You will have to take a core exam that will access your mastery of basic concepts. This will include safety procedures, knowing the rules and regulations, being able to mix the correct ratio of chemicals and knowing how to apply them. Identification of pests and how to eliminate the infestation will also be tested. You will also be given another exam that is more specific to the field that you would like to specialize in.
You will be given an exterminator's license after passing all the exams and requirements needed to satisfy the state or province you live in.
Exterminators who want to be self-employed must have liability insurance while those working for an organization must ensure that the company provides full liability insurance as it is required by law. Various industries that employ exterminators include medical and surgical hospitals, colleges, universities and professional schools, bakeries and the local government.
Besides these technical qualifications, being an exterminator also means that one should be comfortable with working in cramped spaces, including basements and attics. As exterminators can be exposed to harsh chemicals, they must fulfill the physical requirements as well. They must be knowledgeable about various protection techniques that are used to minimize exposure and should have proper training in dealing with an emergency.
As exterminators have to discuss a lot of subjects regarding infestations with the customer, they must also possess good communication and interpersonal skills.
A good driving record is also necessary as there will be much time spent on the road.
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When homes or building get infested with pests, it's time for an exterminator. It's their job to rid of us unwanted roaches, mice, spider, fleas, or any other creature considered a pest. Though exterminating certainly isn't a glamorous career, it can be quite lucrative.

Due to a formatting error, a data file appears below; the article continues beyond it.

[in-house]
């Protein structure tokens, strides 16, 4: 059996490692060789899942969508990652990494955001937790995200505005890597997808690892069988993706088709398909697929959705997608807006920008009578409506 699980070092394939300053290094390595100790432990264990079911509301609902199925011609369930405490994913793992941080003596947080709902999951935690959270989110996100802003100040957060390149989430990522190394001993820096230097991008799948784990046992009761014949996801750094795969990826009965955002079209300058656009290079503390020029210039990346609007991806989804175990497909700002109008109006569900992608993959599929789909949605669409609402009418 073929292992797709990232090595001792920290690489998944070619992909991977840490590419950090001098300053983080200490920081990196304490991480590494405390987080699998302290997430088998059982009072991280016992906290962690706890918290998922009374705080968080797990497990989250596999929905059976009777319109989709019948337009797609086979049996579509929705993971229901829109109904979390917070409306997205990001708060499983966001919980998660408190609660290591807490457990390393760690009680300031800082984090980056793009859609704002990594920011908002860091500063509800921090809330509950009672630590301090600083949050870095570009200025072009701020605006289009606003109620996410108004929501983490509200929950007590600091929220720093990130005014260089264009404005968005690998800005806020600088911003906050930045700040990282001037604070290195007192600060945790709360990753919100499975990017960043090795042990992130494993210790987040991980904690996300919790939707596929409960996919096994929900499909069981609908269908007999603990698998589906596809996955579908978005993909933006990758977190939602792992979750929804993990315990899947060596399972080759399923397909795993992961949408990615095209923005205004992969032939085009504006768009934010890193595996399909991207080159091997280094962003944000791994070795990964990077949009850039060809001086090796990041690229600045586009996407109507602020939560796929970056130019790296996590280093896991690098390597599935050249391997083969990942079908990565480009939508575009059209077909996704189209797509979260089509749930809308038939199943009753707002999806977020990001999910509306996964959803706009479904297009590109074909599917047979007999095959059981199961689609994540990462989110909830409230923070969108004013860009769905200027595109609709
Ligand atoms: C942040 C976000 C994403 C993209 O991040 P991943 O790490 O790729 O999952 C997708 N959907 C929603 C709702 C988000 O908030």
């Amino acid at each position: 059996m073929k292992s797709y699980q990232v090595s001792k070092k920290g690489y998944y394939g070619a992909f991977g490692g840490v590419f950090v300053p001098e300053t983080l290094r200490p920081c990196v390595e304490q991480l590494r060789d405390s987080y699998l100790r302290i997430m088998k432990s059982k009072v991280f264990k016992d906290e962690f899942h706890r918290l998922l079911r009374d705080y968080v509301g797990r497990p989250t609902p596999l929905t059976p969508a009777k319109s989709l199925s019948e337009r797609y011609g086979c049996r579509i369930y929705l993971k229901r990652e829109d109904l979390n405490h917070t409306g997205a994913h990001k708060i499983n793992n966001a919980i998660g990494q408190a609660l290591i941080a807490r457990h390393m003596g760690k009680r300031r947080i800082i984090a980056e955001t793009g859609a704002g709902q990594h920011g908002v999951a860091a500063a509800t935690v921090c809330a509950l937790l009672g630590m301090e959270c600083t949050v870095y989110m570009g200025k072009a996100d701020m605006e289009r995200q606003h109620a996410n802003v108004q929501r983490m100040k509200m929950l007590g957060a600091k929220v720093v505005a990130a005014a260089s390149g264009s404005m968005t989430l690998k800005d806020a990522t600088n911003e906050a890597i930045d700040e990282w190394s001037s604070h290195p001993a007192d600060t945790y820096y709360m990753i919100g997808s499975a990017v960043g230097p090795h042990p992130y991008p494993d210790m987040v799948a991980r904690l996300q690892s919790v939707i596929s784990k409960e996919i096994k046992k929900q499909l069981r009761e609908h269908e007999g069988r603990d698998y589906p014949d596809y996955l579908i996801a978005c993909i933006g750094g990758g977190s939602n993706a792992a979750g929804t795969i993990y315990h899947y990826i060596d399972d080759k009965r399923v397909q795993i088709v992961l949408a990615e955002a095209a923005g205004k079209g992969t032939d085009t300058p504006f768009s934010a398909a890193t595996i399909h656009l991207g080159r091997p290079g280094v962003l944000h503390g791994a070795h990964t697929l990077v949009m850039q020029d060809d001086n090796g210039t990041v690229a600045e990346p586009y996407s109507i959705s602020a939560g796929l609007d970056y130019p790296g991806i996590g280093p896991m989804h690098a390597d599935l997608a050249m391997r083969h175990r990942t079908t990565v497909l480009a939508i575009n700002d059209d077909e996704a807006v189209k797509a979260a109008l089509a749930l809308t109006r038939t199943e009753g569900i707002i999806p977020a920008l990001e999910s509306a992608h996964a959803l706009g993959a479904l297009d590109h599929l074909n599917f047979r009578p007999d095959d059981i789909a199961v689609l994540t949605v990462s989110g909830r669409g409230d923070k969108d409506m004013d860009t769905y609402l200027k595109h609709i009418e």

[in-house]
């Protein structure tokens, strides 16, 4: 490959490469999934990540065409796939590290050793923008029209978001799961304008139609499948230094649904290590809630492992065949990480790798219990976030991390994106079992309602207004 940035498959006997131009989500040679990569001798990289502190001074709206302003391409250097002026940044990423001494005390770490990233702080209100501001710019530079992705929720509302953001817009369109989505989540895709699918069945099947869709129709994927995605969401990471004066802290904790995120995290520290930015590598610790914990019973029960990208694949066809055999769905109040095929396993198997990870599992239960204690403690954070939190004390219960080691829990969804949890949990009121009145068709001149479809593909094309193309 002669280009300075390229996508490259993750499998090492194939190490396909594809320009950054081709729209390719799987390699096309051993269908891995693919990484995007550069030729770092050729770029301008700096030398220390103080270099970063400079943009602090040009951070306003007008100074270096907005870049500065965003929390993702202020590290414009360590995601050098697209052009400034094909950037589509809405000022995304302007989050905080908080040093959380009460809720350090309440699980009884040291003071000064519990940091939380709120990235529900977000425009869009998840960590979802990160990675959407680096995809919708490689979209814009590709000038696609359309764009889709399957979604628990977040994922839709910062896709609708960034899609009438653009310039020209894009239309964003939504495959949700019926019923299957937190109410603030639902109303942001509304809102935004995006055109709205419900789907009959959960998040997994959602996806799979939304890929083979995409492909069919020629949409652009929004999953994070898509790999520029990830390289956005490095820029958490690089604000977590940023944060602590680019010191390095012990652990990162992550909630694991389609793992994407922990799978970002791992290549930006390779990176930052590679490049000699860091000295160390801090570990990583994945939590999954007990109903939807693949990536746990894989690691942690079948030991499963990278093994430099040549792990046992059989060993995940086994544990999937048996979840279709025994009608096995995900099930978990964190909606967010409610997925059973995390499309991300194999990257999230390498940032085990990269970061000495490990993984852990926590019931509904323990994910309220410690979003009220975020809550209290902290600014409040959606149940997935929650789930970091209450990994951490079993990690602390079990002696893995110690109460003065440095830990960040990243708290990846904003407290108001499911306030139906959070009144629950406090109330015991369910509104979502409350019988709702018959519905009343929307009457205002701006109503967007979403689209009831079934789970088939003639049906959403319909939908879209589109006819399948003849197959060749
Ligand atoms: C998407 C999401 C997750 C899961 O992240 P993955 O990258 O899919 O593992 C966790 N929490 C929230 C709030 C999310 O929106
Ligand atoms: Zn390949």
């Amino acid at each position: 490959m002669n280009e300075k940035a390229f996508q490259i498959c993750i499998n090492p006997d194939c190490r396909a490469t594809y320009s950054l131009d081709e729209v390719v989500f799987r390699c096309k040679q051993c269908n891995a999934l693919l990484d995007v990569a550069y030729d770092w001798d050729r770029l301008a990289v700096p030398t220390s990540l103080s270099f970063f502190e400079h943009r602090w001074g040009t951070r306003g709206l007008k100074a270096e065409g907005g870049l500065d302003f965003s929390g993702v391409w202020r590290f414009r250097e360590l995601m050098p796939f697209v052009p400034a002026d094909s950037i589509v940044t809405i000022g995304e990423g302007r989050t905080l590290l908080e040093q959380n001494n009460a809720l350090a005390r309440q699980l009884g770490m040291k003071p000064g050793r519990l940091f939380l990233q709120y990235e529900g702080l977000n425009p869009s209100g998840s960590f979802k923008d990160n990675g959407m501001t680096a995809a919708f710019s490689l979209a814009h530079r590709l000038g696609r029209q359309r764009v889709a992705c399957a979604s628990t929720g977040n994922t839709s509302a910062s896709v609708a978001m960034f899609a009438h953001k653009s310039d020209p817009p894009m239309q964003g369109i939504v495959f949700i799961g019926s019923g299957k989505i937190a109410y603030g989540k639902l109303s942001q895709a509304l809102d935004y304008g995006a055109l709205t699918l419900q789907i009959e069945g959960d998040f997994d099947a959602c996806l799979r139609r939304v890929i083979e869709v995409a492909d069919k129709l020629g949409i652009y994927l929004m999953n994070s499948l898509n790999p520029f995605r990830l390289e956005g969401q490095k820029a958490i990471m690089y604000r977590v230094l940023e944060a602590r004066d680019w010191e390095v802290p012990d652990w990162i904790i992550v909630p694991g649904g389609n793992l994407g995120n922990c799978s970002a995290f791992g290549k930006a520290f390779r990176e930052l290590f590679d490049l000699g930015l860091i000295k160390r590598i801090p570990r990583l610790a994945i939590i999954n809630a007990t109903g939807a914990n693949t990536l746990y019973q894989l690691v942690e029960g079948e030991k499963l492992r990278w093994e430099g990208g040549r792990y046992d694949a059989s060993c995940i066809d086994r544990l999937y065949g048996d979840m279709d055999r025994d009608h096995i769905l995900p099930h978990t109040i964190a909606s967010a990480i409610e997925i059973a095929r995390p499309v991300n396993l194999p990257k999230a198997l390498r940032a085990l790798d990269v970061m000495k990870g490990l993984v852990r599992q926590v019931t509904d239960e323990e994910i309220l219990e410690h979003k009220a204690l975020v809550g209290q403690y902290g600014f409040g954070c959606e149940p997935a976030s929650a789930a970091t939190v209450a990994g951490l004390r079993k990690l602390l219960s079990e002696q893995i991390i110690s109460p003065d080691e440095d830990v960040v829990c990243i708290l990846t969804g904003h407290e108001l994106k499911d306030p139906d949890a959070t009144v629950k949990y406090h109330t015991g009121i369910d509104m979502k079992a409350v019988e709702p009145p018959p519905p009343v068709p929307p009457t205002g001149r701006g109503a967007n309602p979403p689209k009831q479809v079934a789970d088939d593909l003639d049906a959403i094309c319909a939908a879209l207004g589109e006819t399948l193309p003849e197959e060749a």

Self-employed exterminators can have a varied schedule and set their own working hours, while those that are employed by a corporation have a fixed working schedule. In both cases however, a lot of time is spent driving to and from various appointments.
An exterminator mostly works in cramped and possibly dirty places that include basements, attics and house foundations. They also sometimes have to identify the source of an infestation and this may include trips to equally unpleasant places including garbage disposal sites and sewage systems. Therefore, an exterminator must be comfortable working in non-traditional workplaces and should have proper protection and safety equipment.
The work of extermination requires traveling to customer sites and consulting with building and home owners.
As pest control operators it can be challenging at times finding extraordinary employees and technicians to work for your company. Showing up to work everyday and performing adequately is expected, but it doesn’t make for an outstanding employee.
An exterminator is someone who determines the extent of a pest problem, develops a plan of action, and eliminates the pests.